Is this the father of all crocs?
|November 10, 2011||Posted by News under Evolution, News|
In “’Shieldcroc’ may be father of all crocs” (ABC News, November 9 2011), Jennifer Viegas reports,
An enormous prehistoric crocodile-like creature with a shield-like bony plate on its head, could be the last common ancestor of animals related to crocodiles and alligators, say researchers.
Shieldcroc is said to have lived 93 to 99 million years ago.
But Shieldcroc then and now is capturing greater interest due to its hard-to-miss “shield,” a raised mound of tissue packed with blood vessels and likely covered by a thick sheath, similar to what is seen in the frill of horned dinosaurs. It might have helped to regulate body temperature, but probably served a flashier purpose.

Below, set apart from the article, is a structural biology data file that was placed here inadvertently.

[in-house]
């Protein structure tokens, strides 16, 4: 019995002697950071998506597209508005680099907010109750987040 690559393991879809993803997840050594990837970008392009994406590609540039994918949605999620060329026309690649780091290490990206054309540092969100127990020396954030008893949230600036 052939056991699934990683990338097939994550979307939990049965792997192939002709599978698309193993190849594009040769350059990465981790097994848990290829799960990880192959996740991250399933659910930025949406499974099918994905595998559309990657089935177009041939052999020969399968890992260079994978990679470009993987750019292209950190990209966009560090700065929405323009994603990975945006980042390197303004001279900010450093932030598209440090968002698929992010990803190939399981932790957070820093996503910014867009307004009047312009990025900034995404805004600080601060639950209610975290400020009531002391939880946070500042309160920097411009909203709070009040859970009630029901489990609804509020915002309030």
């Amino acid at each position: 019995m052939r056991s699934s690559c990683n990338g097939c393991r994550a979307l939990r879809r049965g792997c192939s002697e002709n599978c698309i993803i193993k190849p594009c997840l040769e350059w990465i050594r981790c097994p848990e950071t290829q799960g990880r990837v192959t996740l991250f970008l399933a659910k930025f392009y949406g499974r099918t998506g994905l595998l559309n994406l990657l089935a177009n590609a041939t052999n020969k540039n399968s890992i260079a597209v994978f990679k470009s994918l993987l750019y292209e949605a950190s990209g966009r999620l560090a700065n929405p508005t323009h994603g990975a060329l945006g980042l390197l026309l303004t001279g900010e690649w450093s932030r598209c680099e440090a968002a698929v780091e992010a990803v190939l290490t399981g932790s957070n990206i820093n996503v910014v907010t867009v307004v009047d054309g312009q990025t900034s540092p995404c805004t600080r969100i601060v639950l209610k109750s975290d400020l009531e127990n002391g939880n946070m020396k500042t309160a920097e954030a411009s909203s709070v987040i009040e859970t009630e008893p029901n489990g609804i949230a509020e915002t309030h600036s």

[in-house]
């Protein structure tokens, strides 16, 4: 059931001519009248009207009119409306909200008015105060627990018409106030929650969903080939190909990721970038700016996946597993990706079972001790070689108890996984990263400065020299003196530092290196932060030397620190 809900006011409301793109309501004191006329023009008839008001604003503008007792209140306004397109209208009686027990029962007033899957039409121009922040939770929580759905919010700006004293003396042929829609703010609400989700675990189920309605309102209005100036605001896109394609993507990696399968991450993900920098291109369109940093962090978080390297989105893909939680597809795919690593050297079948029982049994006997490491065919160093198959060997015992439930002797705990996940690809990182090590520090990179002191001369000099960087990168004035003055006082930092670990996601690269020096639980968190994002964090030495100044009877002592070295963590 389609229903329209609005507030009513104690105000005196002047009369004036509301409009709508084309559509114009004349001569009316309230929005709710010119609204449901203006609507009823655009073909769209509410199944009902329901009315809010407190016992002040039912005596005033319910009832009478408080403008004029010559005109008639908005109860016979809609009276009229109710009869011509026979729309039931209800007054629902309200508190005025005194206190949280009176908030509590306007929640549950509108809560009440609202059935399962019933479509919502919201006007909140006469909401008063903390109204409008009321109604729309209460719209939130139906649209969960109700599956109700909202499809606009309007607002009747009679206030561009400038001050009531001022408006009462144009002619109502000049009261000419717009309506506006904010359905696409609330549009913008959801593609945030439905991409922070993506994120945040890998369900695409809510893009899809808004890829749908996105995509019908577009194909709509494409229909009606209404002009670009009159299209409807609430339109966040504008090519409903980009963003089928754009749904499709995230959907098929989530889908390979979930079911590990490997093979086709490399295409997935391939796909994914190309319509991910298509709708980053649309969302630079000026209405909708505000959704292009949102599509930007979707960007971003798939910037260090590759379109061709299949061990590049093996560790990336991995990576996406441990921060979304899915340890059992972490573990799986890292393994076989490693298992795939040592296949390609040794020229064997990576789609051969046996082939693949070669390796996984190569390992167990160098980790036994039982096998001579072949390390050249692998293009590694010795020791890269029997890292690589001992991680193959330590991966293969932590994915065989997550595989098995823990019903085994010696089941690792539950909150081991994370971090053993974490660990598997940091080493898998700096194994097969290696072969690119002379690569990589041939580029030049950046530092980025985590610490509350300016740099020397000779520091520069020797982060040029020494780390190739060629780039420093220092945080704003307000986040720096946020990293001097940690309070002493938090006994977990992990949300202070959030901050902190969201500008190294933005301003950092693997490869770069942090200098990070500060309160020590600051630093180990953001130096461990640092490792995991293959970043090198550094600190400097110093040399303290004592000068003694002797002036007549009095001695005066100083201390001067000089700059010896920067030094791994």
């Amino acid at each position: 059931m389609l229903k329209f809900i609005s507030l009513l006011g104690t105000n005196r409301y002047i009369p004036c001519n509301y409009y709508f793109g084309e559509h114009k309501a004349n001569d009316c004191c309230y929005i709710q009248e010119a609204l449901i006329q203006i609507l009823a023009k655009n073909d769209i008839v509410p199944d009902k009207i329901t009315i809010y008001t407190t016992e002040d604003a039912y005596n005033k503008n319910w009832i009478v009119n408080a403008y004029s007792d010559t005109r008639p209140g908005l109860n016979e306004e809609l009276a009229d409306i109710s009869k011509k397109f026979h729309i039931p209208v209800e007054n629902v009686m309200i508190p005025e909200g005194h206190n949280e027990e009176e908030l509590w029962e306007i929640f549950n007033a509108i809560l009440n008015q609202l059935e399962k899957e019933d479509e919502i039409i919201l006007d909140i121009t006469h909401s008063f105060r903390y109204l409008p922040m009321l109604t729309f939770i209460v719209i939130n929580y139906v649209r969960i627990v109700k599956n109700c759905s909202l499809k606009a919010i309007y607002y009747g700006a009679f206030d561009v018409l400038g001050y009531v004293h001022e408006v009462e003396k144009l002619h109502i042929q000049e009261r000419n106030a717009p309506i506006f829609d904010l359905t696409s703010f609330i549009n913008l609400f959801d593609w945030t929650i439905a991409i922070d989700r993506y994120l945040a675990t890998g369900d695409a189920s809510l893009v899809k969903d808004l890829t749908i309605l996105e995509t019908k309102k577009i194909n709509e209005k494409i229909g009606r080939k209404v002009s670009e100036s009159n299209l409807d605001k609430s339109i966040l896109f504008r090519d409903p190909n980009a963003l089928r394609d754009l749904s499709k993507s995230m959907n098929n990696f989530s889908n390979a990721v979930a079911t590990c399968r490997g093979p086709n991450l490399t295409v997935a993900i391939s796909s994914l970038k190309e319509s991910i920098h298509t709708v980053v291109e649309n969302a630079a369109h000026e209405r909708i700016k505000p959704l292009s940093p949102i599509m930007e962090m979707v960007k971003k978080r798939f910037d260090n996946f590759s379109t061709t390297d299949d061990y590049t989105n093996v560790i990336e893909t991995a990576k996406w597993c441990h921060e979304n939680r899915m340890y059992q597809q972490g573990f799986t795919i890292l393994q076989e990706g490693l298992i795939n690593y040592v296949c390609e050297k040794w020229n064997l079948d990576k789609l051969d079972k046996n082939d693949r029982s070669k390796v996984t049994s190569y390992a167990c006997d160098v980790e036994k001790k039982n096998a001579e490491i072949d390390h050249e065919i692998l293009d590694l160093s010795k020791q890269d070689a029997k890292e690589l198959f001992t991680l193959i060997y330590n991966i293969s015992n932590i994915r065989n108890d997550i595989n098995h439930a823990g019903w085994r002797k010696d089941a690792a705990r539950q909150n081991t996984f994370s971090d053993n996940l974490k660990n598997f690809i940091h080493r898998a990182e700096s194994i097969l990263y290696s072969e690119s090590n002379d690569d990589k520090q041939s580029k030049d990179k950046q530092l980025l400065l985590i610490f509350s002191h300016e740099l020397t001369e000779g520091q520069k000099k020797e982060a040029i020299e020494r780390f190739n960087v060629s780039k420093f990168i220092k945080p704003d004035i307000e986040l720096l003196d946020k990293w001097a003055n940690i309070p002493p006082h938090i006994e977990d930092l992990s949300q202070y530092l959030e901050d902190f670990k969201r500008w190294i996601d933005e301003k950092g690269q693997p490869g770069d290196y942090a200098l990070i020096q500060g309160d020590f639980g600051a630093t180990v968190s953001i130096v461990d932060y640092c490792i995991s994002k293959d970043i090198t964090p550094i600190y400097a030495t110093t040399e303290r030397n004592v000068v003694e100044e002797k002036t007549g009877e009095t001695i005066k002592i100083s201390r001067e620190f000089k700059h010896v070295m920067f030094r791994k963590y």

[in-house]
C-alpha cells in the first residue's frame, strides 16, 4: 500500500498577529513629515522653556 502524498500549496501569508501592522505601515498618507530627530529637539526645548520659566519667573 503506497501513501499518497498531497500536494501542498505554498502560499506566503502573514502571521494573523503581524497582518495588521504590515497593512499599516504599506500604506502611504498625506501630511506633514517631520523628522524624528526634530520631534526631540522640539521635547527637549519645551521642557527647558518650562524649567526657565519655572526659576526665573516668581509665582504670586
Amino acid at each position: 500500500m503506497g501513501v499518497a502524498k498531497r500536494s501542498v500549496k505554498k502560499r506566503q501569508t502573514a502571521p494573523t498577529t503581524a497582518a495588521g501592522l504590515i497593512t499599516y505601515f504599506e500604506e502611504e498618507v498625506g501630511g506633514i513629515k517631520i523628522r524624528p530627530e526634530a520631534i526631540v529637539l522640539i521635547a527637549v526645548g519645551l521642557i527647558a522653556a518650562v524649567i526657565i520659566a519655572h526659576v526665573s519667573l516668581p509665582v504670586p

= To show off.
We are told that Shieldcroc measured over 10 metres long and – apart from its narrow jaw, it could eat whatever it could manage.
Some have argued for renaming the Cretaceous to be the Age of Crocs, as opposed to the Age of Dinosaurs:
The Cretaceous is full of giant crocs including Sarcosuchus, Dyrosaurus, Deinosuchus, Shieldcroc and others,” says Holliday. “There was likely ample food and a warm climate facilitating their ability to reach large sizes. There are fossils of very large fish from the region, so there were certainly large prey to catch as well.
The whole thing is disputedm apart from the fossils, but worth noting anyway.